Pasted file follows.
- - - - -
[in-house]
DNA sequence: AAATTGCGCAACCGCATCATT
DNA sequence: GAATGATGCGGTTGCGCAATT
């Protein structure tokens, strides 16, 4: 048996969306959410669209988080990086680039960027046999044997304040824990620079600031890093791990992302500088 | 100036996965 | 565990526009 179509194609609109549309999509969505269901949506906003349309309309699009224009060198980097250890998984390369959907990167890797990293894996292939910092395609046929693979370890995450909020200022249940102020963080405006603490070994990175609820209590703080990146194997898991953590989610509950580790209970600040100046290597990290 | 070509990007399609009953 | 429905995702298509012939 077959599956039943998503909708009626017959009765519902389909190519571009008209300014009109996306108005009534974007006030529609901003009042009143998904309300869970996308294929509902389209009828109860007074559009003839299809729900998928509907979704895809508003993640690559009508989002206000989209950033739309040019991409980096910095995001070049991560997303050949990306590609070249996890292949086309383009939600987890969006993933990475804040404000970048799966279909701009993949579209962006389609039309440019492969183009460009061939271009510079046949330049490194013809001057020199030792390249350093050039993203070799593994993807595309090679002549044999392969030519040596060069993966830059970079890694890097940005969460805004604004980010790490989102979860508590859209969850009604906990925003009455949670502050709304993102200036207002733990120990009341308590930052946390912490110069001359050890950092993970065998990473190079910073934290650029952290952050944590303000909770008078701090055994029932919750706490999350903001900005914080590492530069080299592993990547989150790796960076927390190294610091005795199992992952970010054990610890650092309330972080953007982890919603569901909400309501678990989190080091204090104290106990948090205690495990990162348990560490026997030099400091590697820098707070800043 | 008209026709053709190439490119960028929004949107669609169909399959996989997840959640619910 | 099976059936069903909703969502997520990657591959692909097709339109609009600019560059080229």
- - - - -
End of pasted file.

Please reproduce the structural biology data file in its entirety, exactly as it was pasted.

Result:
[in-house]
DNA sequence: AAATTGCGCAACCGCATCATT
DNA sequence: GAATGATGCGGTTGCGCAATT
């Protein structure tokens, strides 16, 4: 048996969306959410669209988080990086680039960027046999044997304040824990620079600031890093791990992302500088 | 100036996965 | 565990526009 179509194609609109549309999509969505269901949506906003349309309309699009224009060198980097250890998984390369959907990167890797990293894996292939910092395609046929693979370890995450909020200022249940102020963080405006603490070994990175609820209590703080990146194997898991953590989610509950580790209970600040100046290597990290 | 070509990007399609009953 | 429905995702298509012939 077959599956039943998503909708009626017959009765519902389909190519571009008209300014009109996306108005009534974007006030529609901003009042009143998904309300869970996308294929509902389209009828109860007074559009003839299809729900998928509907979704895809508003993640690559009508989002206000989209950033739309040019991409980096910095995001070049991560997303050949990306590609070249996890292949086309383009939600987890969006993933990475804040404000970048799966279909701009993949579209962006389609039309440019492969183009460009061939271009510079046949330049490194013809001057020199030792390249350093050039993203070799593994993807595309090679002549044999392969030519040596060069993966830059970079890694890097940005969460805004604004980010790490989102979860508590859209969850009604906990925003009455949670502050709304993102200036207002733990120990009341308590930052946390912490110069001359050890950092993970065998990473190079910073934290650029952290952050944590303000909770008078701090055994029932919750706490999350903001900005914080590492530069080299592993990547989150790796960076927390190294610091005795199992992952970010054990610890650092309330972080953007982890919603569901909400309501678990989190080091204090104290106990948090205690495990990162348990560490026997030099400091590697820098707070800043 | 008209026709053709190439490119960028929004949107669609169909399959996989997840959640619910 | 099976059936069903909703969502997520990657591959692909097709339109609009600019560059080229």